2. Higher or tertiary education refers to any education beyond high school, i.e.,
from undergraduate to doctorate level, including professional studies. What
is Tertiary Education, L,
3. Oer et al., supra note 1, at 153.
4. Randall L. Garner, Humor in Pedagogy: How Ha-ha Can Lead to Aha!, 54 C.
T 177-180 (2006). Ha-ha is the sound of laughter or humor, while
aha! is eureka for any in a range of emotions that includes discovery, awareness,
understanding, and enlightenment. See John Morreall, e Rejection of Humor
in Western ought, 39(3) P.  H 243, 258 (1989) (“[T]he experience
of understanding a philosophical argument or position—the moment of
Aha!—is oen similar to getting a joke—the moment of Haha!”).
5. Chabel, supra note 1, at 54 (referring to a survey wherein participants felt that
“the more laughing, the smaller the distance between the learners and the
teacher.”). is can occur because, as Professor Gordon maintained, humor
“helps reduce tension and stress that can interfere with learning.” Gordon III,
supra note 1, at 323.
6. Gordon III, supra note 1, at 316.
Humor as Pedagogy
Aka & Yeralan
atmosphere conducive to learning by helping the teacher “to maintain
a lively and engaged relationship” that whets student participation and
eagerness to learn,7 engender “a trusting” student-teacher relationship
that enables students to take ownership of their own learning,8 promote
critical thinking,9 and “alleviate the strain of learning a dicult sub-
ject,10 among others. In contrast, a tense and authoritarian environ-
ment hinders learning.11 Small wonder that many students of tertiary
institutions nowadays favor the use of humor in the classroom.12 Going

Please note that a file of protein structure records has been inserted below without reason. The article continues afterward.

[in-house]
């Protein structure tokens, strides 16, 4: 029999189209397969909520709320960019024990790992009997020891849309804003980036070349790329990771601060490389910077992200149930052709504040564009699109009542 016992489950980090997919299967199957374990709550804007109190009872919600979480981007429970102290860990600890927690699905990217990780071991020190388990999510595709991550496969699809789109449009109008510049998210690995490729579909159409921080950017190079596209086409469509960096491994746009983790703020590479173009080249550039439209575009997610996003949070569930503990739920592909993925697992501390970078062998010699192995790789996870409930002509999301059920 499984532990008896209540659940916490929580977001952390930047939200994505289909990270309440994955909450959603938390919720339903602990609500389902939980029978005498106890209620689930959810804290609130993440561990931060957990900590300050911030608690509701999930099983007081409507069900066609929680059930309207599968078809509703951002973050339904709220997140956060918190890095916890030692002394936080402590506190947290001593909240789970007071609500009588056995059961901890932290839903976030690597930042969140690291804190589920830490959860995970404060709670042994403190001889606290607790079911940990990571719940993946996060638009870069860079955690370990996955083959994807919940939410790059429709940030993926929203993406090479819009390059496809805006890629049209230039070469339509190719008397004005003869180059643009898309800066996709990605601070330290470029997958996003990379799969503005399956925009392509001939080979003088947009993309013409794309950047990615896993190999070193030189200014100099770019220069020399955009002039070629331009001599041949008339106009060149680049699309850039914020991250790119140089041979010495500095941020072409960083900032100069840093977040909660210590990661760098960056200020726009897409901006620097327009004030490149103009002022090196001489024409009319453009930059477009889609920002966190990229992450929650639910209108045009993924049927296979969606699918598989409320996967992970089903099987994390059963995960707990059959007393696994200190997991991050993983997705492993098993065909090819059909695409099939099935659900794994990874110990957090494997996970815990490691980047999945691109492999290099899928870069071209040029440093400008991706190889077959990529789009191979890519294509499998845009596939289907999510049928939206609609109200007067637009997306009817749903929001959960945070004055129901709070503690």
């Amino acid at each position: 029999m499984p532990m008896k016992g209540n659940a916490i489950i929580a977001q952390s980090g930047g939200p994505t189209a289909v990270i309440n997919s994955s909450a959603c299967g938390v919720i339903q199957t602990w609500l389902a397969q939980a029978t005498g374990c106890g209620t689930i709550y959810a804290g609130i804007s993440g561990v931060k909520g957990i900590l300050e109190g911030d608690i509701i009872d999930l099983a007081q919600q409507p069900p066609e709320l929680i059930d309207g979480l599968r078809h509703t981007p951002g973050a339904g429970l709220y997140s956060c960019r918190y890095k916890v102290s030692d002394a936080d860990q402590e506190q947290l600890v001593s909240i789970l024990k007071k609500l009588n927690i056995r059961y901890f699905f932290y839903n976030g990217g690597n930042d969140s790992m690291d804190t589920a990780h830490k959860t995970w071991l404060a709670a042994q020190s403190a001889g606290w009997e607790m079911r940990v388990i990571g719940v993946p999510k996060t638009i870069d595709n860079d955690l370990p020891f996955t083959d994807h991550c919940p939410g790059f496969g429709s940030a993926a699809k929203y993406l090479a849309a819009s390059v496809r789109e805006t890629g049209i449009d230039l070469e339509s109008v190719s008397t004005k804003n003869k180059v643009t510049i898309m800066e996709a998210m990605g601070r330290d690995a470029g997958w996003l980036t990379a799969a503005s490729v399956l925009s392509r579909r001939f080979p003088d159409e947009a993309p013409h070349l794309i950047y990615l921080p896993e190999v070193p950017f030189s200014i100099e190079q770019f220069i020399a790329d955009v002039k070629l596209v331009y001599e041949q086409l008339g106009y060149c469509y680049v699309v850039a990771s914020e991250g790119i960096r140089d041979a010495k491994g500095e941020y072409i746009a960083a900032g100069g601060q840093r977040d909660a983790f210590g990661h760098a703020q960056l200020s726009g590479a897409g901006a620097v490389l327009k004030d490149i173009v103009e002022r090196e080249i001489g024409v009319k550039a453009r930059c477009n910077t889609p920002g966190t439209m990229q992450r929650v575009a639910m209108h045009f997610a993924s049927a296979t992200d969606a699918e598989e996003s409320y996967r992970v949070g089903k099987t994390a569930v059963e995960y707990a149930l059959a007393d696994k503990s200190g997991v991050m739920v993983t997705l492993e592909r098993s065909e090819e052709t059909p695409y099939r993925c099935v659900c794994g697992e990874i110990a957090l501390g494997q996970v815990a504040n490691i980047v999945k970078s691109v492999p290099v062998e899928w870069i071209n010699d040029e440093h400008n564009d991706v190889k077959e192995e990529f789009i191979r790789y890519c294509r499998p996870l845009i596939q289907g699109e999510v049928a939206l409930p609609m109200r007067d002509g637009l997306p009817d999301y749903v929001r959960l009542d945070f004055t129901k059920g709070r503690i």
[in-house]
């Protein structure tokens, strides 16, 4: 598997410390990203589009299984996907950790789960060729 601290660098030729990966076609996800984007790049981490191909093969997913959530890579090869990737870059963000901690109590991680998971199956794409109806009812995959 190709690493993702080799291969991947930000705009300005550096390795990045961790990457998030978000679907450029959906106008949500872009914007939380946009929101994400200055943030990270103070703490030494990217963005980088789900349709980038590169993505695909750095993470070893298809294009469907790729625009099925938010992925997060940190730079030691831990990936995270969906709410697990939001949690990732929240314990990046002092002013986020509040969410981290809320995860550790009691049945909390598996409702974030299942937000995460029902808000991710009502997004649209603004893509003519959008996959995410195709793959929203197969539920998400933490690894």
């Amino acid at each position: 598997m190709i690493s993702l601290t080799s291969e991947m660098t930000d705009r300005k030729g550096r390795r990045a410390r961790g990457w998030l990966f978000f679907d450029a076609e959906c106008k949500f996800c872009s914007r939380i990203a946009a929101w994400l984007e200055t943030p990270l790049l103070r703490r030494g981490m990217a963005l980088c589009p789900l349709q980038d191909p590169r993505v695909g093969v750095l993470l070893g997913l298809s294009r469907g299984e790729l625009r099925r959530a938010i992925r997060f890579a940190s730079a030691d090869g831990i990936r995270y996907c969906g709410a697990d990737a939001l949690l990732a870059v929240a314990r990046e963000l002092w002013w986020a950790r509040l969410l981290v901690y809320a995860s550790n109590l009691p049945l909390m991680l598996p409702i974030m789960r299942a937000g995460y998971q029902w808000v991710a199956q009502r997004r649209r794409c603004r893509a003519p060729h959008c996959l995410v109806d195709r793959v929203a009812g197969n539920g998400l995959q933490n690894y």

further, a good number of these students believe that, within judicious
boundaries, instructors should use jokes to enhance learning.13
7. Chabeli, supra note 1, at 51-52.
8. Id. at 51.
9. Id. at 51-52, 55-56 (analyzing critical thinking). Critical thinking refers to
“self-regulatory judgment which results in interpretation, analysis, evaluation,
inference as well as explanation of the evidential, conceptual, methodological,
criteriological or contextual considerations upon which the judgment is
based.Id . at 55. “[T]he ideal critical thinker is habitually inquisitive, well-
informed, trustful of reason, open-minded, exible, fair-minded in evaluation,
honest in facing personal biases, prudent in making judgments, willing to
reconsider, clear about issues, orderly in complex matters, diligent in seeking
relevant information, reasonable in the selection of criteria, focused on inquiry
and persistent in seeking results which are as precise as the subject and the
circumstances of inquiry permit.Id.
10. Oer et al., supra note 1, at 146; see also id. at 140 (stating that humor may
be useful when teaching topics students perceive to be “dicult” or “anxiety-
11. Chabeli, supra note 1, at 51.
12. See Stephen Paul Halula, What Role Does Humor in the Higher
Education Classroom Play in Student-Perceived Instructor Eectiveness,
Ph.D. diss. Marquette University (2013), https://pdfs.semanticscholar.
org/300f/0a9aae5e0580173f7241d3a0d218e01777b8.pdf (abstract). Taking the
position that few of the existing studies “listened to the voice of the student,
the Halula study sought “to hear what students actually had to say about the
importance of humor in their classrooms.Id. e work used a qualitative
approach to data gathering involving 9 nonrandomly chosen students, ve of
whom assessed the teaching eectiveness of a history professor in a certain
university in the midwestern region of the United States noted for his sense of
humor. Id.
13. Benjelloun, supra note 1 (abstract). For what parameters rank as judicious, see
infra Section V.B.

To continue reading